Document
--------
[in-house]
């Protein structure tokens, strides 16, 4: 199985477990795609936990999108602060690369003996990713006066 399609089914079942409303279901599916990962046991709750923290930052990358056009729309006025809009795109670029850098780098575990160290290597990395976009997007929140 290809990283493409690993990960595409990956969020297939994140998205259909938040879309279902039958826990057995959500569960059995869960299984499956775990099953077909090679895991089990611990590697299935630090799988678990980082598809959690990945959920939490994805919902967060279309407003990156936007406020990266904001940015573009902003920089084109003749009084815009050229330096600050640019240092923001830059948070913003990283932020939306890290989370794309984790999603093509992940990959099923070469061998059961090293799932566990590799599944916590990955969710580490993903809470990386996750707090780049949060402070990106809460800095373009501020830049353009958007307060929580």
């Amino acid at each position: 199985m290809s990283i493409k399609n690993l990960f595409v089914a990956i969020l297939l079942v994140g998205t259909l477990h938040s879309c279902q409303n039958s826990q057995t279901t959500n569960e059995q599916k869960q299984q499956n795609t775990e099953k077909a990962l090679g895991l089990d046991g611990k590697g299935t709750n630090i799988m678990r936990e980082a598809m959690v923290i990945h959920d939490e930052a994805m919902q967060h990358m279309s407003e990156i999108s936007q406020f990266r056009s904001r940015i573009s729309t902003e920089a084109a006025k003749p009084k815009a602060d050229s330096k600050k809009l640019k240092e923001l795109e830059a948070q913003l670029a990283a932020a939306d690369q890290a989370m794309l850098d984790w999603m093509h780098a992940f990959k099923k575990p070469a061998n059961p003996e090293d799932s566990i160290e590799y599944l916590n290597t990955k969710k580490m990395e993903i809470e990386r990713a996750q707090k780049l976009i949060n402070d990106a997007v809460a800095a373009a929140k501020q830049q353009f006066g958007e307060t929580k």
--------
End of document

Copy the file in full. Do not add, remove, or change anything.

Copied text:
[in-house]
């Protein structure tokens, strides 16, 4: 199985477990795609936990999108602060690369003996990713006066 399609089914079942409303279901599916990962046991709750923290930052990358056009729309006025809009795109670029850098780098575990160290290597990395976009997007929140 290809990283493409690993990960595409990956969020297939994140998205259909938040879309279902039958826990057995959500569960059995869960299984499956775990099953077909090679895991089990611990590697299935630090799988678990980082598809959690990945959920939490994805919902967060279309407003990156936007406020990266904001940015573009902003920089084109003749009084815009050229330096600050640019240092923001830059948070913003990283932020939306890290989370794309984790999603093509992940990959099923070469061998059961090293799932566990590799599944916590990955969710580490993903809470990386996750707090780049949060402070990106809460800095373009501020830049353009958007307060929580």
């Amino acid at each position: 199985m290809s990283i493409k399609n690993l990960f595409v089914a990956i969020l297939l079942v994140g998205t259909l477990h938040s879309c279902q409303n039958s826990q057995t279901t959500n569960e059995q599916k869960q299984q499956n795609t775990e099953k077909a990962l090679g895991l089990d046991g611990k590697g299935t709750n630090i799988m678990r936990e980082a598809m959690v923290i990945h959920d939490e930052a994805m919902q967060h990358m279309s407003e990156i999108s936007q406020f990266r056009s904001r940015i573009s729309t902003e920089a084109a006025k003749p009084k815009a602060d050229s330096k600050k809009l640019k240092e923001l795109e830059a948070q913003l670029a990283a932020a939306d690369q890290a989370m794309l850098d984790w999603m093509h780098a992940f990959k099923k575990p070469a061998n059961p003996e090293d799932s566990i160290e590799y599944l916590n290597t990955k969710k580490m990395e993903i809470e990386r990713a996750q707090k780049l976009i949060n402070d990106a997007v809460a800095a373009a929140k501020q830049q353009f006066g958007e307060t929580k």